Above:  A Television Set

Image Source = Ma8thew

(http://en.wikipedia.org/wiki/File:Hd_tv_samsung_LE26R41BD.jpg)

I seek

Peace

And

Quiet

Yet

The television is on

In the other room,

So I sequester myself

Or

Take a walk.

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Off,

Damned television!

Come hither,

Silence!

Be gone,

Vacuous programming!

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Reading,

Writing,

Contemplating–

These I want more and more,

So that I may listen for–

And perhaps hear–

A voice of God.

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But first the heartwarming Hallmark Channel

Christmas movie,

Which will give me spiritual diabetes

If I watch it,

Must go;

It gets in the way

Of silence.

KENNETH RANDOLPH TAYLOR

DECEMBER 23, 2011 COMMON ERA

THE FEAST OF SAINT JOHN OF KANTY, ROMAN CATHOLIC THEOLOGIAN

THE FEAST OF SAINT CHARBEL, ROMAN CATHOLIC PRIEST AND MONK

THE FEAST OF GERALD R. FORD, UNITED STATES REPRESENTATIVE, VICE PRESIDENT, AND PRESIDENT

THE FEAST OF PERCY SUTTON, CIVIL RIGHTS PIONEER

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A Related Post:

http://neatnik2009.wordpress.com/2011/12/06/liberation-from-television/

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Advent   Leave a comment

Above:  A Scene from St. Patrick’s Episcopal Church, Dunwoody, Georgia, December 12, 2010

Image Source = Bill Monk, Episcopal Diocese of Atlanta

(https://picasaweb.google.com/114749828757741527421/BishopAlexanderSVisitToStPatrickS#5550353925420806802)

Waiting

And

Preparing

For

Christmas

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Anticipating

Nativity

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Seeking

And

Finding

Peace

And

Quiet

To meditate upon

The mystery of the Incarnation

KENNETH RANDOLPH TAYLOR

DECEMBER 14, 2011 COMMON ERA

THE FEAST OF SAINT VENANTIUS HONORIUS CLEMENTIUS FORTUNATUS, ROMAN CATHOLIC BISHOP

THE FEAST OF SAINT JOHN OF THE CROSS, ROMAN CATHOLIC MARTYR

THE FEAST OF CARL PHILIPP EMANUEL BACH, COMPOSER

The Picture of Life   Leave a comment

Above:   Cumberland Mountains Near Big Creek Gap, Tennessee

Credit Line:
American Environmental Photographs Collection, [AEP Image Number, e.g., AEP-MIN73], Department of Special Collections, University of Chicago Library.

Image Source = Library of Congress

(http://memory.loc.gov/cgi-bin/query/h?ammem/aep:@field(NUMBER+@band(icuaep+tnp5)))

On a mountain’s bleak side a lone youth was roaming,

And his ear caught the sound of the roar

Of a dark flowing river that beneath him was foaming,

Whose waves broke in wrath on the shore.

The face of fair nature was mantled in gloom,

The sky with a pall was o’ercast,

The moan of the wind like a voice from the tomb

And the rattling sleet drove on the blast.

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Yet he feared not the rage of the icy-cold river,

But he spurned the dark threats of its roll,

‘Twas a pang in his bosom that made his heart quiver,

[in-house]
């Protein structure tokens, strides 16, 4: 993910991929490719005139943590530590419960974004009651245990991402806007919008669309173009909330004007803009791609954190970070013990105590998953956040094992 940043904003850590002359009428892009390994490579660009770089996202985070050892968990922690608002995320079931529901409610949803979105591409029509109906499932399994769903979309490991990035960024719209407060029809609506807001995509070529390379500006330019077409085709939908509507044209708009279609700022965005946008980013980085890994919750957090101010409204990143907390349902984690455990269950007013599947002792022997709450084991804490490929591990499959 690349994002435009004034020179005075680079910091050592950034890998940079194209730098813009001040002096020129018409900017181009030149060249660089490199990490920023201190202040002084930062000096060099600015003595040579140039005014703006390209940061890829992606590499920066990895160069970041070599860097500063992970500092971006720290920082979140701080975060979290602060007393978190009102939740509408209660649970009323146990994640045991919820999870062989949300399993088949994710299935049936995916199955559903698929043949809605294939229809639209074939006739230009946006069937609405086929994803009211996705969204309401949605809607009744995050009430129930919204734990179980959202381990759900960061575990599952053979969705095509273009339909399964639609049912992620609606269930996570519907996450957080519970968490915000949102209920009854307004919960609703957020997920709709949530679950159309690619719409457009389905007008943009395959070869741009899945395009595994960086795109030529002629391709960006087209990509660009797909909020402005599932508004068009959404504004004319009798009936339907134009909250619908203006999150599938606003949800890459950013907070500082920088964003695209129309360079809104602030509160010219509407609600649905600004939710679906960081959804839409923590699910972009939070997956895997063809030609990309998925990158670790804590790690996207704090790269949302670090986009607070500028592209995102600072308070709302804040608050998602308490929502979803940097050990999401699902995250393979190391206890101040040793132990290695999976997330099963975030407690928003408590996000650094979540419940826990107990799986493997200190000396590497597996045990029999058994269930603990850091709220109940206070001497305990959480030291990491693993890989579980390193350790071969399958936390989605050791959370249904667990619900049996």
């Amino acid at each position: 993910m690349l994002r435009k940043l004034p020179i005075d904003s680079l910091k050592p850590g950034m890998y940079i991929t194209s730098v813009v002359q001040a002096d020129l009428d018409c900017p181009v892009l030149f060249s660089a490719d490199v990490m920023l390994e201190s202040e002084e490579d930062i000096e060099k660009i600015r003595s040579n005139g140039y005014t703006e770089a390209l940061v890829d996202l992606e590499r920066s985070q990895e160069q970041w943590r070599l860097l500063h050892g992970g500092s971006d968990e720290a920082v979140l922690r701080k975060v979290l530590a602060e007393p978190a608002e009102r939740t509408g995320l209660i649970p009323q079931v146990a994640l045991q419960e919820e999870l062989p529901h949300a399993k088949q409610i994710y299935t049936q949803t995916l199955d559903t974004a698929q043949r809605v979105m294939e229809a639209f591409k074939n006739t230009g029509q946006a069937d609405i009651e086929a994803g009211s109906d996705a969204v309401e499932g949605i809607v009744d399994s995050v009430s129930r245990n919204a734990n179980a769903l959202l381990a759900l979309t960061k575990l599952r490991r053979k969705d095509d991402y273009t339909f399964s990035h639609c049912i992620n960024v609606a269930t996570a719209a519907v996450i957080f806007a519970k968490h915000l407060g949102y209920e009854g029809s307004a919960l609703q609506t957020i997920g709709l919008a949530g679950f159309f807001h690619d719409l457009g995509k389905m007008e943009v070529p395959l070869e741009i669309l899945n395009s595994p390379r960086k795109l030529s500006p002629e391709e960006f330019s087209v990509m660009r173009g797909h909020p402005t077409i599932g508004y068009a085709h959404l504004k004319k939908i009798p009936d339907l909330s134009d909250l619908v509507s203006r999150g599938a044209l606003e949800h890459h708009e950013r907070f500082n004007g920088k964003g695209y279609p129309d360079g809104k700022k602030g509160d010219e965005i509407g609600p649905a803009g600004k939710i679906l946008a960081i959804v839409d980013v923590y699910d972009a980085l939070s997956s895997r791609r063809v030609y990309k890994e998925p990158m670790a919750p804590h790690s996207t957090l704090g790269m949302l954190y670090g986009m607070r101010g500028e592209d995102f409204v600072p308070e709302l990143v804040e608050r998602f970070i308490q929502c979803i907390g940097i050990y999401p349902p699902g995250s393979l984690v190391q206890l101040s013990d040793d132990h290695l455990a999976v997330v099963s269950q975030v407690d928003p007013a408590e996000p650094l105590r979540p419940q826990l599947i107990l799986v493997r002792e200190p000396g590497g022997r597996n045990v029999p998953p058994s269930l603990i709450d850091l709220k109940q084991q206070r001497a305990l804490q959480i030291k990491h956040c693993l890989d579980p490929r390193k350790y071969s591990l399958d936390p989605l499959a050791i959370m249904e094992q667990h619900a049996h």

And strange thoughts sweeping over his soul.

The lines on his brow were not furrows of age,

Years had dimmed not his pallor-spread cheek,

For unspeakable thoughts and a pent spirit’s rage

Make oft’ner the brawny form weak.

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There on a cold stone he sat him to rest,

And as thoughts o’er his burning brain swept,

In tears he poured forth his o’erflowing breast–

For sorrows untold must be wept.

And he thought “How like this scene unto life,

This blast is adversity’s breath,

These clouds are its care, these crags are its strife,

And this the cold river of death.”

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Thus as cares thronged his heart and fancies his head,

And his soul mirrored back the dark skies,

He thought a fair spirit addressed him and said,

In a voice sweetly full of surprise:

“Trouble not in thy fancy, the waters of care,

They will rise high enough let alone,

But plume thy weak fancy and go with me where

Neither sorrow nor weeping is known.”

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Then he looked, and lo! what a rapturous scene

To his wondering gaze did unfold!

The waves on the other side, calm and serene,

Kissed a shore as it had been of gold.

So bright and so fair was the beautiful strand,

As it shone in the unclouded light,

For no frowning black clouds o’ershadowed that land,

It was ever unchangingly bright.

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And his ear caught the sound of symphonies strange,

Of symphonies known but to the soul,

‘Twas unearthly, and ah! how sweet was the change

From the roar of the dark river’s roll.

And he listened and looked, and wondered and feared,

Till his spirits in rapture had gone,

And beauties even still more lovely appeared,

And beckoned his gaze further on.

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And as wider and wider his vision extended,

Other rapturous scenes met his view,

Here a mountain rose high, there a valley expanded,

While yonder, meandering through

An evergreen glade, like a silver thread winding

O’er an emerald shield, flowed a stream,

With inviting, fair banks so sweetly combining

All the charms, none the faults of a dream.

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On the streamlet’s cool banks were elysian bowers,

Never fading, never withering trees,

While the breath from the lips of the rarest of flowers

Rose sweet and profuse on the breeze.

And anon there was seen a sparkling, bright fountain,

Now a lake stretching out its bright sheen,

Then the awe-waking crags of a towering mountain,

Melting down to a cool, silent green.

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Thus delighted, thus enraptured, his spirits were borne,

And he fain would have roamed there forever.

And ah! how his heart with anguish was torn,

When he heard the hoarse voice of the river,

And knew ’twas a picture his fancy had drawn,

That he saw but a country ideal,

And that now, as quick as it came, it had gone,

Leaving life as gloomy and real.

JOHN DODSON TAYLOR, SR.

Posted December 10, 2011 by neatnik2009 in John Dodson Taylor Sr.--Poems